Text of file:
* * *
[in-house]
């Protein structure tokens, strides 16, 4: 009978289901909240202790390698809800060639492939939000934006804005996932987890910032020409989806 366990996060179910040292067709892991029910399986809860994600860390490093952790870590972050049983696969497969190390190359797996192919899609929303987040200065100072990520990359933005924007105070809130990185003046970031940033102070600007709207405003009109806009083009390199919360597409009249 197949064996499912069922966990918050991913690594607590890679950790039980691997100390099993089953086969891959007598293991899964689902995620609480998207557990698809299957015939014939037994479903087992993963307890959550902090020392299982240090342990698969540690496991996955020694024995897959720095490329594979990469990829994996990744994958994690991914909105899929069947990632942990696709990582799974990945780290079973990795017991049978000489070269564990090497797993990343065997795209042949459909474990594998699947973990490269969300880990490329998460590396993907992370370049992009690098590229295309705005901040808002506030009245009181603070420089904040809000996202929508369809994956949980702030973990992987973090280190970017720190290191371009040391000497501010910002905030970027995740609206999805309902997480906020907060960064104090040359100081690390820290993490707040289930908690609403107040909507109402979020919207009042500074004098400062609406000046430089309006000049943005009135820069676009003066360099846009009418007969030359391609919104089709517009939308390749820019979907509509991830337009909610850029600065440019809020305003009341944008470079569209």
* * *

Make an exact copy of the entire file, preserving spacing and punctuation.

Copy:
[in-house]
């Protein structure tokens, strides 16, 4: 009978289901909240202790390698809800060639492939939000934006804005996932987890910032020409989806 366990996060179910040292067709892991029910399986809860994600860390490093952790870590972050049983696969497969190390190359797996192919899609929303987040200065100072990520990359933005924007105070809130990185003046970031940033102070600007709207405003009109806009083009390199919360597409009249 197949064996499912069922966990918050991913690594607590890679950790039980691997100390099993089953086969891959007598293991899964689902995620609480998207557990698809299957015939014939037994479903087992993963307890959550902090020392299982240090342990698969540690496991996955020694024995897959720095490329594979990469990829994996990744994958994690991914909105899929069947990632942990696709990582799974990945780290079973990795017991049978000489070269564990090497797993990343065997795209042949459909474990594998699947973990490269969300880990490329998460590396993907992370370049992009690098590229295309705005901040808002506030009245009181603070420089904040809000996202929508369809994956949980702030973990992987973090280190970017720190290191371009040391000497501010910002905030970027995740609206999805309902997480906020907060960064104090040359100081690390820290993490707040289930908690609403107040909507109402979020919207009042500074004098400062609406000046430089309006000049943005009135820069676009003066360099846009009418007969030359391609919104089709517009939308390749820019979907509509991830337009909610850029600065440019809020305003009341944008470079569209």